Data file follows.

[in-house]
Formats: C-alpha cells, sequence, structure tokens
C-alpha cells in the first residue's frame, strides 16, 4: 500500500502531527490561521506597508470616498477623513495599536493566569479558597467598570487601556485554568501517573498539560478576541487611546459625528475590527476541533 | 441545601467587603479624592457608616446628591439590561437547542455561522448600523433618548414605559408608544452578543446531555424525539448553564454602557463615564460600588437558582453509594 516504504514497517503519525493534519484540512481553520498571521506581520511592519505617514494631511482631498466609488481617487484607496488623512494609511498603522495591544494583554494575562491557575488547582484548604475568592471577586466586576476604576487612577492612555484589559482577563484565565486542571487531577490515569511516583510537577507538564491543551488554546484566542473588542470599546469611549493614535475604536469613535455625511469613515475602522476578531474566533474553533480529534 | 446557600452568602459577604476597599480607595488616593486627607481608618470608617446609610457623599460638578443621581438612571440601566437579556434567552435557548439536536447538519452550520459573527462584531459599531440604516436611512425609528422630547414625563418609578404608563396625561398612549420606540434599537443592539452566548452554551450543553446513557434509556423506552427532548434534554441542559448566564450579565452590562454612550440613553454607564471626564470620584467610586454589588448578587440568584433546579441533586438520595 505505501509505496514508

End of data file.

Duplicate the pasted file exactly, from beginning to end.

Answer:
[in-house]
Formats: C-alpha cells, sequence, structure tokens
C-alpha cells in the first residue's frame, strides 16, 4: 500500500502531527490561521506597508470616498477623513495599536493566569479558597467598570487601556485554568501517573498539560478576541487611546459625528475590527476541533 | 441545601467587603479624592457608616446628591439590561437547542455561522448600523433618548414605559408608544452578543446531555424525539448553564454602557463615564460600588437558582453509594 516504504514497517503519525493534519484540512481553520498571521506581520511592519505617514494631511482631498466609488481617487484607496488623512494609511498603522495591544494583554494575562491557575488547582484548604475568592471577586466586576476604576487612577492612555484589559482577563484565565486542571487531577490515569511516583510537577507538564491543551488554546484566542473588542470599546469611549493614535475604536469613535455625511469613515475602522476578531474566533474553533480529534 | 446557600452568602459577604476597599480607595488616593486627607481608618470608617446609610457623599460638578443621581438612571440601566437579556434567552435557548439536536447538519452550520459573527462584531459599531440604516436611512425609528422630547414625563418609578404608563396625561398612549420606540434599537443592539452566548452554551450543553446513557434509556423506552427532548434534554441542559448566564450579565452590562454612550440613553454607564471626564470620584467610586454589588448578587440568584433546579441533586438520595 505505501509505496514508